In the remote north-eastern corner of Alaska, just under 20-million acres have been set aside as a federal protected area since 1960. The Arctic National Wildlife Refuge has recently come under threat, however, with President Donald Trump’s Department of the Interior proposing lifting restrictions on seismic exploration.
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- Matt Jacques is a journalist, photographer and social scientist living in Canada’s Yukon Territory. With a Ph.D. in experimental psychology from the University of Ottawa, he has an in-depth understanding of the behavioural economics and evidence-based decision-making behind much of our public discourse climate, the economy and sustainability. His photography has won international awards, and his written work regularly appears in Vancouver-based MONTECRISTO Magazine.
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In early September, Prime Minister Justin Trudeau announced more than $360 million in funding for roads to service mining operations in two remote regions of the Yukon.
There’s just one catch: most of those mines haven’t even been approved yet.
Some worry the influx of investment — $247 million from the federal government and $112 million from the territory — handcuffs the region to mining development that hasn’t been demonstrated to serve the community’s long-term interests.
Don Reid, conservation zoologist for the Wildlife Conservation Society of Canada, said the timing of the announcement is problematic and calls the objectivity of the mine review process into question.
The Yukon's giant Faro Mine was once the world’s largest open-pit lead and zinc mine.
In operation from 1969 to 1998, when its last owner declared bankruptcy, the mine once generated more than 30 per cent of the Yukon's economic activity.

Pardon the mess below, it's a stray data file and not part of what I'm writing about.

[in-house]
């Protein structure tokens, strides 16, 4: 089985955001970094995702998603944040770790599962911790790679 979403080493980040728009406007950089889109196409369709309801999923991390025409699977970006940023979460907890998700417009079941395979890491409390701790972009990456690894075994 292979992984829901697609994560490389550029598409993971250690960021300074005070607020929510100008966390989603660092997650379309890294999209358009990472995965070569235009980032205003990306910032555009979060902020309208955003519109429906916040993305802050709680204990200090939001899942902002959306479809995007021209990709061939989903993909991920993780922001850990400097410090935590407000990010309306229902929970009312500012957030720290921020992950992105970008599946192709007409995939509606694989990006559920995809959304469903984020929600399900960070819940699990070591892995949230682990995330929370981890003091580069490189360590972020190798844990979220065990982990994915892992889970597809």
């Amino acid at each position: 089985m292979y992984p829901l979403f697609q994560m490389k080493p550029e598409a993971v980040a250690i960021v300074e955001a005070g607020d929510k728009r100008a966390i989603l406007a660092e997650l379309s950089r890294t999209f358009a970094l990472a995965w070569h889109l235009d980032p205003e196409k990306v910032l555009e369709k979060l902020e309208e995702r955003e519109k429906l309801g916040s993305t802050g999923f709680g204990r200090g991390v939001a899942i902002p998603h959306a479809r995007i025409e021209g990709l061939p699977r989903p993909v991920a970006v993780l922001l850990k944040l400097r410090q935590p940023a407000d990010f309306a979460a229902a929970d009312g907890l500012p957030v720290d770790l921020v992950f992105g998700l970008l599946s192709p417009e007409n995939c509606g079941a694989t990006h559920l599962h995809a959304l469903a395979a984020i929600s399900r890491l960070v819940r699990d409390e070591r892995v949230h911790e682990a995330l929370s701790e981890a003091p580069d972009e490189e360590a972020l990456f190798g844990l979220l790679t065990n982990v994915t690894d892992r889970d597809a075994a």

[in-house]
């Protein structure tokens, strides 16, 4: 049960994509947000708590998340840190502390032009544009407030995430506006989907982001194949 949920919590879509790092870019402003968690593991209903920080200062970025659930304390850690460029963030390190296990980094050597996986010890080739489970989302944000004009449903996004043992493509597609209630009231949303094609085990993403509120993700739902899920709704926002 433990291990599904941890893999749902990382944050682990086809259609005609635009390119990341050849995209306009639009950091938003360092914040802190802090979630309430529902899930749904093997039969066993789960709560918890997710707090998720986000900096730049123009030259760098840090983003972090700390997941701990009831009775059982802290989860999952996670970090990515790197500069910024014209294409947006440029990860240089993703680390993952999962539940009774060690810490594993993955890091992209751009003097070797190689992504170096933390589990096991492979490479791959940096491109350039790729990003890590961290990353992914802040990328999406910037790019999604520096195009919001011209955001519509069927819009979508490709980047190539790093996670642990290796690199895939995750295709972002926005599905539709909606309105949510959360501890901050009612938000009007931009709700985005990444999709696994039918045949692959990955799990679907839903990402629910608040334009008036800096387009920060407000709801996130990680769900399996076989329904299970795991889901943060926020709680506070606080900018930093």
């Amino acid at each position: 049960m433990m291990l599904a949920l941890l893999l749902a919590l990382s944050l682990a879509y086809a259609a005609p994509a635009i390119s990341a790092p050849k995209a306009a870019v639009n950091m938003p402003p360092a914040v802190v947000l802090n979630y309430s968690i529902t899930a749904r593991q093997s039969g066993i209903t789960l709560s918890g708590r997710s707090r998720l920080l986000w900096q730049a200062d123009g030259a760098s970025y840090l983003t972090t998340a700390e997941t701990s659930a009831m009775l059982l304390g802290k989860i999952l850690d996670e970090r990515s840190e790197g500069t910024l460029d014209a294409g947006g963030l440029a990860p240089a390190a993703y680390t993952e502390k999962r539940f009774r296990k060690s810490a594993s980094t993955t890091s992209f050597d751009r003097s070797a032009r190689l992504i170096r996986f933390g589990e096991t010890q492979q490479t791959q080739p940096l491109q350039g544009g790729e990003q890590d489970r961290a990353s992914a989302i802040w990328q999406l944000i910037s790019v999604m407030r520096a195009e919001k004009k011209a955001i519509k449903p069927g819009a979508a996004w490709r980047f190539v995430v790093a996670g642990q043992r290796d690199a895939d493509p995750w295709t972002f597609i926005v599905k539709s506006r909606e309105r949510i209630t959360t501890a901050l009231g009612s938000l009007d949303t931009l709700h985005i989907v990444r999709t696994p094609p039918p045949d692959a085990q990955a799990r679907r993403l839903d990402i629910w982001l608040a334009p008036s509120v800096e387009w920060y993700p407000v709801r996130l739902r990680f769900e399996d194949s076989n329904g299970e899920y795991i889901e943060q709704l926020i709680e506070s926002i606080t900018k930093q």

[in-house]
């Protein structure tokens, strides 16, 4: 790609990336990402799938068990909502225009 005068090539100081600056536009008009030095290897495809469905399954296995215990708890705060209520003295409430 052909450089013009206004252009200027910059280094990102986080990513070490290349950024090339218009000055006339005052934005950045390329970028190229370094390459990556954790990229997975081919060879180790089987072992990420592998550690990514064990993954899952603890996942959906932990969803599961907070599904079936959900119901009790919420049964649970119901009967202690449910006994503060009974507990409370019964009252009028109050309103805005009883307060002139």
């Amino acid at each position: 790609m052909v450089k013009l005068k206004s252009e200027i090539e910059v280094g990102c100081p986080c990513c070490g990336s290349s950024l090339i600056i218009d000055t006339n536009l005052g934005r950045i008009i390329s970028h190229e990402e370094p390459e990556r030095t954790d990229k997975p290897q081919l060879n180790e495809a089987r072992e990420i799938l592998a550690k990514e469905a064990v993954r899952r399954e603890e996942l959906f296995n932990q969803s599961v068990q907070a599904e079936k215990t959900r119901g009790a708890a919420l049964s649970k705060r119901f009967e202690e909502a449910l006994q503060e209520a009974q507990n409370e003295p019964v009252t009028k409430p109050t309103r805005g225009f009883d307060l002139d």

Now, Faro Mine is considered the second-worst contaminated site in Canada.
Each winter in Canada’s far north, a series of ice roads take form, providing people and supply trucks temporary access to the region’s otherwise isolated towns. But rapid changes to Canada’s north means this spring marks the final melt of one of the north’s famed ice highways, the ‘Road to the Top of the World,’ stretching across 187 kilometres of frozen Mackenzie Delta and Arctic Ocean in the Northwest Territories, linking Inuvik to Tuktoyaktuk.
“It’s taking longer for everything to freeze up, and the ice isn’t as thick,” Wally Schumann, the minister of infrastructure for the Northwest Territories, told the New York Times in April. The Northwest Territories is warming at four to five times the global rate.
Under construction right now is a new permanent $300-million all-weather road — but its long-term stability is also challenged by the unpredictable, warming landscape says Phil Marsh, professor and Canada Research Chair in Cold Regions Water Science at Wilfred Laurier University.
“This area is continuous permafrost with massive amounts of ground ice,” Marsh explained.
In the spring, melting water can carve sizeable channels through the ground ice, “which can rapidly drain a lake in less than twenty four hours.”
Across Canada’s north, diesel has long been the primary mode of providing year-round electricity to remote communities — but with the advent of small-scale renewables, that’s about to change.
Northern communities were already making strides toward a renewable energy future, but with $400 million committed in this year’s federal budget to establish an 11-year Arctic Energy Fund, energy security in the north has moved firmly into the spotlight.
“This level of support shows positive commitment from the Canadian government on ending fossil fuel dependency in Indigenous communities and transitioning these communities to clean energy systems,” said Dave Lovekin, a senior advisor at the Pembina Institute.
As snowcover recedes from the coastal plain of the Arctic National Wildlife Refuge in Alaska each spring, thousands of Porcupine Caribou arrive to graze on new plant growth and calve the next generation of this herd that is the ecological and cultural backbone of the region.
Following ancient trails through the Brooks, Ogilvie and Richardson mountain ranges on both sides of the Alaska/Yukon border, the herd's migratory path to this sanctuary is one of the longest of any land mammal.